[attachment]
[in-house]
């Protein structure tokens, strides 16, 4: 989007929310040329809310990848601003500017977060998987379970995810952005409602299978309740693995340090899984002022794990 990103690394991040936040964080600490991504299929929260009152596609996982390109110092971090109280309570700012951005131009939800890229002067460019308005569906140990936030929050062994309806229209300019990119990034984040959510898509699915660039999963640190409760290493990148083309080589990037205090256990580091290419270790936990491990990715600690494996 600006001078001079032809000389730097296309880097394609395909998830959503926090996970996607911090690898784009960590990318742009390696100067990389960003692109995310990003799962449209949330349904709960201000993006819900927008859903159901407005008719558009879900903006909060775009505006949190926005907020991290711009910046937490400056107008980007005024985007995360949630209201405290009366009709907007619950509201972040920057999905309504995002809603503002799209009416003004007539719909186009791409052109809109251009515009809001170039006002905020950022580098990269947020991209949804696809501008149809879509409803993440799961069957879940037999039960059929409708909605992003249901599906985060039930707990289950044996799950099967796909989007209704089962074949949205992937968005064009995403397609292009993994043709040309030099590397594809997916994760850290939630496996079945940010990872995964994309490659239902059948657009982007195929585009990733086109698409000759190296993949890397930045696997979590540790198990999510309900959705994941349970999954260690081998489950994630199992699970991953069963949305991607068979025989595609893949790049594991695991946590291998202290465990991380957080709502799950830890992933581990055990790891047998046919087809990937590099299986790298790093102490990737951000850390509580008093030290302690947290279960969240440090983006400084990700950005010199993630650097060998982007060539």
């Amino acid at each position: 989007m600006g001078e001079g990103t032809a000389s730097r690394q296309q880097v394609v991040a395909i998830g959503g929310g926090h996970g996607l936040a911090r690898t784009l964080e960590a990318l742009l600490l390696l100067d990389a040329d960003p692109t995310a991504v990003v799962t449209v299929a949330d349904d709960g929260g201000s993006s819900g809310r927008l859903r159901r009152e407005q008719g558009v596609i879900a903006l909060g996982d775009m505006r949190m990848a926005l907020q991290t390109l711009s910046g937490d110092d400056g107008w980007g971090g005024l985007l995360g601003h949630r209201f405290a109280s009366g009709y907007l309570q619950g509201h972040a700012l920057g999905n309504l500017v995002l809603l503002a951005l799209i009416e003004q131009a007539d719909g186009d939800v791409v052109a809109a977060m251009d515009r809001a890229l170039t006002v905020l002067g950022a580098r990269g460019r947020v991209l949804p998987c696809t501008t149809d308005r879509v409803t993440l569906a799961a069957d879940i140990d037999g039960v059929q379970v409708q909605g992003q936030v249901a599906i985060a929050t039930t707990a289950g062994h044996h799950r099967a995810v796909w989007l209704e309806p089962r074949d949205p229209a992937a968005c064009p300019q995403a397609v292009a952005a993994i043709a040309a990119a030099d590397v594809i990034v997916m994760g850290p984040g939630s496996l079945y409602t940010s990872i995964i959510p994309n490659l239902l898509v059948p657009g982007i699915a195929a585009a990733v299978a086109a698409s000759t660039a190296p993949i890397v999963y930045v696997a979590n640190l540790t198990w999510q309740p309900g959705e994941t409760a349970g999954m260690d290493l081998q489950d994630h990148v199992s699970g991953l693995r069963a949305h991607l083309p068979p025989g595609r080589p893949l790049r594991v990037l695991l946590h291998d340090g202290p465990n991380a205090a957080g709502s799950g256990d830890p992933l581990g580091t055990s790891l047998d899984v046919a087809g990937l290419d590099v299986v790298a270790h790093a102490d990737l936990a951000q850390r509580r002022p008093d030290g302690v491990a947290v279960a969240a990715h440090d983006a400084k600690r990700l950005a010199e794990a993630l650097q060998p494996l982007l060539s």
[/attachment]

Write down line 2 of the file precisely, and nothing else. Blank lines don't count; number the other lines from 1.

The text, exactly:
């Protein structure tokens, strides 16, 4: 989007929310040329809310990848601003500017977060998987379970995810952005409602299978309740693995340090899984002022794990 990103690394991040936040964080600490991504299929929260009152596609996982390109110092971090109280309570700012951005131009939800890229002067460019308005569906140990936030929050062994309806229209300019990119990034984040959510898509699915660039999963640190409760290493990148083309080589990037205090256990580091290419270790936990491990990715600690494996 600006001078001079032809000389730097296309880097394609395909998830959503926090996970996607911090690898784009960590990318742009390696100067990389960003692109995310990003799962449209949330349904709960201000993006819900927008859903159901407005008719558009879900903006909060775009505006949190926005907020991290711009910046937490400056107008980007005024985007995360949630209201405290009366009709907007619950509201972040920057999905309504995002809603503002799209009416003004007539719909186009791409052109809109251009515009809001170039006002905020950022580098990269947020991209949804696809501008149809879509409803993440799961069957879940037999039960059929409708909605992003249901599906985060039930707990289950044996799950099967796909989007209704089962074949949205992937968005064009995403397609292009993994043709040309030099590397594809997916994760850290939630496996079945940010990872995964994309490659239902059948657009982007195929585009990733086109698409000759190296993949890397930045696997979590540790198990999510309900959705994941349970999954260690081998489950994630199992699970991953069963949305991607068979025989595609893949790049594991695991946590291998202290465990991380957080709502799950830890992933581990055990790891047998046919087809990937590099299986790298790093102490990737951000850390509580008093030290302690947290279960969240440090983006400084990700950005010199993630650097060998982007060539």